BWW Reviews: A Camp Classic CHRISTMAS DEAREST

Joan Crawford (David Cerda, left) and Bette Davis, (Caitlin Jackson) bemoan the fate of women in Hollywood in Hell in a Handbag Productions' CHRISTMAS DEAREST, directed by Steve Love.
Photo by Rick Aguilar Studios.

The bitch is back.

The prince of Chicago Camp, David Cedra is back with a laugh-out-loud homage to Charles Dickens' immortal A Christmas Carol, CHRISTMAS DEAREST.

It's the night before Christmas and Joan Crawford (Cerda, who also wrote the book, music and lyrics) has cast herself as the Virgin Mary in a musical version of her life. She is horrible to cast and crew and insists they return on Christmas for additional shooting despite the pleading from her much-put-upon personal assistant Carol Ann (the always terrific Ed Jones).

At home, Crawford is even more of a beast to her adopted daughter Christina (Frankie Leo Bennett who is completely believable in drag as a young child). This Christina gives as good as she gets and the two exchange barbs before Joan sends her off to bed. Left alone, Joan finishes her Chinese takeout while making some edits to the script (Jesus turns water into wine and Mary one-ups him by turning a rock into a nice steak and some weeds into grilled mushrooms and asparagus). She celebrates her edits by washing down some sleeping pills with vodka and is soon visited by the first specter -Mary herself (Rachel Hadlock). It seems the Mother of God is none-to-happy with Joan's embellishments and warns her that she will be visited by three additional ghosts that night in an effort to get the star to change her ways.

In the course of the night, she is visited by the Ghost of Christmas Past (Kristopher Bottrall as boozy flapper and fading star Olive LaLake), the Ghost of Christmas Present (Chad as MGM studio head L.B. Mayer) and the Ghost of Christmas Future (Caitlin Jackson in as Bette Davis in full What Ever Happened to Baby Jane?" costume and make-up) and the Cerda's script puts a fine spin on the well-known tale that mines it for many, many laughs.

Cerda has perfected his version of Crawford over the years so much so that his performance here seems to transcend parody. It is nuanced in such a way so as to bring much depth to the character that in other less capable hands could be one-note and clichéd. You genuinely believe Joan is seeing the error of her ways (particularly in the earlier scenes). Even her treatment of Christina (still, wickedly funny in its absurd cruelty) manages to come from a heartfelt-place (namely, to give an adult Christina a purpose to emerge from out of her more famous mother's shadow). Cerda as Crawford has never been better.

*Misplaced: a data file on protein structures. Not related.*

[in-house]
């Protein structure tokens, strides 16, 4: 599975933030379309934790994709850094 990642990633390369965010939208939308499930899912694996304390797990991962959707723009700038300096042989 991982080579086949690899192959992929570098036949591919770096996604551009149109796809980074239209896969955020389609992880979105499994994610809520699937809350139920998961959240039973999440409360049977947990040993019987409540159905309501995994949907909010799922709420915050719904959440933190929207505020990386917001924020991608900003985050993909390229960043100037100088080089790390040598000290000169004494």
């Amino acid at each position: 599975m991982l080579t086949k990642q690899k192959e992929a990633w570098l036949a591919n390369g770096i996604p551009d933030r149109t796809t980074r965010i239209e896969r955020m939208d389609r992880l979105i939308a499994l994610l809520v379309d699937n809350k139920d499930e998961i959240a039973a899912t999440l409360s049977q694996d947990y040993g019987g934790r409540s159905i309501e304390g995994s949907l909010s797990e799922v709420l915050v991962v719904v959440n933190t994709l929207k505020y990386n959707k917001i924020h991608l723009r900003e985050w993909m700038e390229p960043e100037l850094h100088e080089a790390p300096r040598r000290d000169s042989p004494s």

Bottrall continues to impress as well. To call his performance "drag" would not do it justice (and I mean no disrespect to the drag queens out there). Olive is merely Olive and Bottrall gamely plunges into each absurd moment with perfect comedic timing and from a place of truth required for this camp piece to work (if one subscribes to the premise of Susan Sontag's Notes on Camp, anyway).

Caitlin Jackson gives Cedra a run for his money in her spot-on impression of Bette Davis, as well. Like Cedra, Jackson deserves to be a bigger comedic name around town that she currently is.

The songs in this parody (music and lyrics by Cerda) are also surprisingly good. "I'm Mary" features Crawford and company in a rousing, MGM Musical-style kickline. "Christmas Can be Wonderful (sung by Alexa Castelvecchi as Child Joan) is sweet and touching. Castelvecchi has a big Broadway voice and imbibes the song with heartfelt emotion and just the right amount of absurdity . Castelvecchi (as 20's Joan) and Bottrall (as aging film flapper Olive LaLake) hit all the right comic moments in the provocative and suggestive "Santa Won't You Come" and Cedra has some great moments with Jackson (as Davis) where the rivals realize some commonality in "Two Old Broads."

Cerda's brand of Camp theater is not everyone's cup of tea (regular readers will note that I am a huge fan, however). If you've been to a Hell in a Handbag Production before and enjoyed yourself, you'll find CHRISTMAS DEAREST one of the best and funniest theater gifts you can give yourself this holiday season.

CHRISTMAS DEAREST runs through Dec. 30 at Mary's Attic, 5400 N. Clark. Tickets, $22-$30. VIP seating $40-$100. www.handbagproductions.org

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From This Author Misha Davenport

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